New flood maps will be shown March 18

Published 1:30 pm Monday, March 11, 2019

By Jeremy Weldon

The Federal Emergency Management Agency (FEMA) will make public its preliminary countywide Flood Insurance Rate Maps (FIRMs) at an opening meeting in Panola County March 18. The maps cover the Tallahatchie Watershed which includes Panola County.

The updated maps are far more detailed than anything every produced for FEMA’s use, and could mean that the flood risk for people who live and do business in the county will change. The informal open house is set for Monday, March 18, from 4 to 7 p.m. at the Panola County Extension Building on Hwy. 51 S. in Batesville.

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Chad Meek, who heads the county’s land development department, said he has only seen the new maps briefly and doesn’t know the details, but expects some changes to the classification of several acres of land across the county.

Flood insurance requirements and rates are determined by these official maps and some landowners will benefit while others have negative repercussions from the new maps.

“I’m sure there will be some changes in the new maps because the technology is so much better now than when the current ones were produced,” Meek said. “I’m anxious to see how this will affect Panola County landowners.”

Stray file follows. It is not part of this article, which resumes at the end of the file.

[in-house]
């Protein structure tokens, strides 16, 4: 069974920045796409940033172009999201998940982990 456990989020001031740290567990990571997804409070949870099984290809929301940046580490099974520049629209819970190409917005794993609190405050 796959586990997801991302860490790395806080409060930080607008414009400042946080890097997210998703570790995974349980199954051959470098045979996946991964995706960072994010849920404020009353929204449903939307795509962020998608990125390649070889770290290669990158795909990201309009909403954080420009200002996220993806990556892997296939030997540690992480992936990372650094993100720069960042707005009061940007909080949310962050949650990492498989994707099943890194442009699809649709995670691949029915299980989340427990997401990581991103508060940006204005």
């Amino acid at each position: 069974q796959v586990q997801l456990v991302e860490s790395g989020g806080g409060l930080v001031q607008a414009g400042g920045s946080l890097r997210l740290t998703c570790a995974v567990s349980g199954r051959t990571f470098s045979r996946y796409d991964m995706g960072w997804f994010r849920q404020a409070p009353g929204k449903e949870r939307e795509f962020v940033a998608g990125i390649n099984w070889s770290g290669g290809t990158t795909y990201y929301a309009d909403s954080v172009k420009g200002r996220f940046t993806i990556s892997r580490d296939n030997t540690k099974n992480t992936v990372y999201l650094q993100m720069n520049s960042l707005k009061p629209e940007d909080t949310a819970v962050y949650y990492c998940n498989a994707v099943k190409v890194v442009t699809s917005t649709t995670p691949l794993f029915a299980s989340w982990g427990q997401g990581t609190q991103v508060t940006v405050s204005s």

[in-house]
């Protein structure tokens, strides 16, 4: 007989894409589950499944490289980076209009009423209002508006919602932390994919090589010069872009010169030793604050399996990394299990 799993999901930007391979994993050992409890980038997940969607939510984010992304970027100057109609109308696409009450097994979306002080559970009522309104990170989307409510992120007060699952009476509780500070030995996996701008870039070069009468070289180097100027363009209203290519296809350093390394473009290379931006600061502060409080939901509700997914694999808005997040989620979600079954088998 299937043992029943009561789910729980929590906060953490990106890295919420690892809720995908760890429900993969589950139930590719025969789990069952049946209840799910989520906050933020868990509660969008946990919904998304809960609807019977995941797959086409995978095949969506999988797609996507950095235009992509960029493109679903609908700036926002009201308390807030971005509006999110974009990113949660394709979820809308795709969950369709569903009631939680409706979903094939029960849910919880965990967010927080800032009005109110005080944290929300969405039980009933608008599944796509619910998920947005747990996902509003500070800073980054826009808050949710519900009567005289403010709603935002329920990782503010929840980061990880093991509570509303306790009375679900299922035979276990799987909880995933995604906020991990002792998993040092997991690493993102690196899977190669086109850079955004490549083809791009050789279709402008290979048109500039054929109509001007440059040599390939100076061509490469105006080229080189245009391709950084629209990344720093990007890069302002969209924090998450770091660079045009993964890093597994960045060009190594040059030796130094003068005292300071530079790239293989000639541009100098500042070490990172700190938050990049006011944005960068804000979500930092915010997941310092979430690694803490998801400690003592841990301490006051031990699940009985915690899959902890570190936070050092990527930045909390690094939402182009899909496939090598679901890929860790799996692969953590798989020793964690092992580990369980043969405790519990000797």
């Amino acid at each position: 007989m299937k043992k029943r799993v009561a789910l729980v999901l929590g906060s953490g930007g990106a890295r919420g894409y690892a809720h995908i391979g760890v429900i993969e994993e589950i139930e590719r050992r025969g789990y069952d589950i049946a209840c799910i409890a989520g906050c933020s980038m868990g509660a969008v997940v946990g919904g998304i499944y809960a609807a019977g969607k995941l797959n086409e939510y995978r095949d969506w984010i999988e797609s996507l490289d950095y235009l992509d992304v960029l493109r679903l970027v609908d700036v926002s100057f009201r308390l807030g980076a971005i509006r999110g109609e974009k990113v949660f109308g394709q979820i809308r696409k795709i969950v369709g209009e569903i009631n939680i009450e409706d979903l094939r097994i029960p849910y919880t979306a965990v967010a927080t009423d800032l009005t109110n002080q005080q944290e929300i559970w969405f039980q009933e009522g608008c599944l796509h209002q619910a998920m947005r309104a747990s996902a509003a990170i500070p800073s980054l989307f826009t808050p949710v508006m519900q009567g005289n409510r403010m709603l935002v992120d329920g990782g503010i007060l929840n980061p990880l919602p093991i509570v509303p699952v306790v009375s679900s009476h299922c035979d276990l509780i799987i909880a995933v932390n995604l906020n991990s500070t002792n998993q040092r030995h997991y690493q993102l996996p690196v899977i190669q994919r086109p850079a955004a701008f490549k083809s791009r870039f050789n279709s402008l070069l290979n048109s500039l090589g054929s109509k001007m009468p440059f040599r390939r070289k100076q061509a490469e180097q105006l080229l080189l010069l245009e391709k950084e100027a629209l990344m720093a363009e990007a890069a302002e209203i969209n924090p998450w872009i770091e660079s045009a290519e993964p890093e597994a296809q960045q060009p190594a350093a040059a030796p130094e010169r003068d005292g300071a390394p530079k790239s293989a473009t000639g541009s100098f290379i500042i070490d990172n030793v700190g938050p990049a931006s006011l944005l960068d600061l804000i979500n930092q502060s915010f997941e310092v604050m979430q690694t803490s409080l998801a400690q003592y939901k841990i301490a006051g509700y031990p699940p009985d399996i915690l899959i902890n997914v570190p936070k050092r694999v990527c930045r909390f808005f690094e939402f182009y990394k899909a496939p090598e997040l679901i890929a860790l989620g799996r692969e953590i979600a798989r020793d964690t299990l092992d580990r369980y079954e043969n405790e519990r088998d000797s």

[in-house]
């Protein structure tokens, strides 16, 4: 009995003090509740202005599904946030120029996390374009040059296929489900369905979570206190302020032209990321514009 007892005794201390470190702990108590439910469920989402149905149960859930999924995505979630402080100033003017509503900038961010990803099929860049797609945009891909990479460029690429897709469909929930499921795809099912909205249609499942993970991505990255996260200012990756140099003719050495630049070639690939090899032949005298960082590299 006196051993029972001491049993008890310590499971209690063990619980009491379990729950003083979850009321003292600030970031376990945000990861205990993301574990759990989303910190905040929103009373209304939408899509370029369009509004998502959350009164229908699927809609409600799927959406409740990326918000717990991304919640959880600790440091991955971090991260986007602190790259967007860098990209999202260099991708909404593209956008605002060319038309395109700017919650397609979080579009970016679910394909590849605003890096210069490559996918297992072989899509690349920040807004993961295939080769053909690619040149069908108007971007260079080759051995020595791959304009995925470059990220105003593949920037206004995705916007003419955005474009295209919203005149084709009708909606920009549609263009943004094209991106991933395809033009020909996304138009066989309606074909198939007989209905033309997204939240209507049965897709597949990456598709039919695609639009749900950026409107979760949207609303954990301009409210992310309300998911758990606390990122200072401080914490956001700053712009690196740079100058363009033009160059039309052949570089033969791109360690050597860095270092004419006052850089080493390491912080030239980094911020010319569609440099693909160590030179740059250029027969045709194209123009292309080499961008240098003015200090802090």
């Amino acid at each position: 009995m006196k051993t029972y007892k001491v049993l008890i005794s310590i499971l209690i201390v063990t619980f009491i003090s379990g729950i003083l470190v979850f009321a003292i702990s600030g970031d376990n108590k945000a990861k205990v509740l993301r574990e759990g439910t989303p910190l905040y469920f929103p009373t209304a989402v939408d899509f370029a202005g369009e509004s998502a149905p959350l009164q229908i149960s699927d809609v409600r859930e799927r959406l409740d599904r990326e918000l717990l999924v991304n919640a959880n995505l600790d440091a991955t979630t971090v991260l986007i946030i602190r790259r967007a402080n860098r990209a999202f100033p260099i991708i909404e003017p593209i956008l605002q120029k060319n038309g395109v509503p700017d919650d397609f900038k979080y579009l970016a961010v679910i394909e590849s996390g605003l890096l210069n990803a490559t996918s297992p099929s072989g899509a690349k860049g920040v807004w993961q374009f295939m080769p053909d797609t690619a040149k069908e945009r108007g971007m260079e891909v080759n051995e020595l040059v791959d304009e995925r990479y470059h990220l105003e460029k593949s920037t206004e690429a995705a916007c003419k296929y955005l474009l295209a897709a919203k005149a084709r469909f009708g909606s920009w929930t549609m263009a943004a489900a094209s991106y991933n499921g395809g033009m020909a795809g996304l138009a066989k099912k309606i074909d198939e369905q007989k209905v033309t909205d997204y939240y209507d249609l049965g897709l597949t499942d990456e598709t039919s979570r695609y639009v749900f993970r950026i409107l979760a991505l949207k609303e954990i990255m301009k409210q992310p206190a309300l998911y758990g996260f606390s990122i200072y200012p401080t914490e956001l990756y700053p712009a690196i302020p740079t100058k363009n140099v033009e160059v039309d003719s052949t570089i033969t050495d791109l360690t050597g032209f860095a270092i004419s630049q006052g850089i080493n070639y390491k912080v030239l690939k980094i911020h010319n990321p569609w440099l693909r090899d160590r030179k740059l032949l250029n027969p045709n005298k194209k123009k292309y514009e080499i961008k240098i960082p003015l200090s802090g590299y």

A news release said attendees at the open house can expect to see paper or digital versions of the preliminary flood maps. Information tables will be set up around the room where staff from FEMA, the State of Mississippi, and engineer contractors will answer questions about flood insurance, engineering, and development permit requirements.

After the open house in Panola County and another event the next day (March 19) in Charleston, there will be a 90-day appeal and comment period. Once those issues have been addressed, communities will have six months before the maps take effect.

Counties and municipalities will use this time period to adopt the new flood maps into their local ordinances.

Adoption of the new flood maps will make county properties eligible for federal disaster assistance to repair insurable buildings located within Special Flood Hazard Areas.

FEMA and state officials said reasons for attendance include:

  • ● Finding out if your homes or business is affected by changes in designations of high-risk special flood hazard areas.
  • ● Asking questions about how map changes will affect your flood insurance premiums,
  • ● Learning about the engineering behind the new maps.
  • ● Finding out how to properly file an appeal if necessary.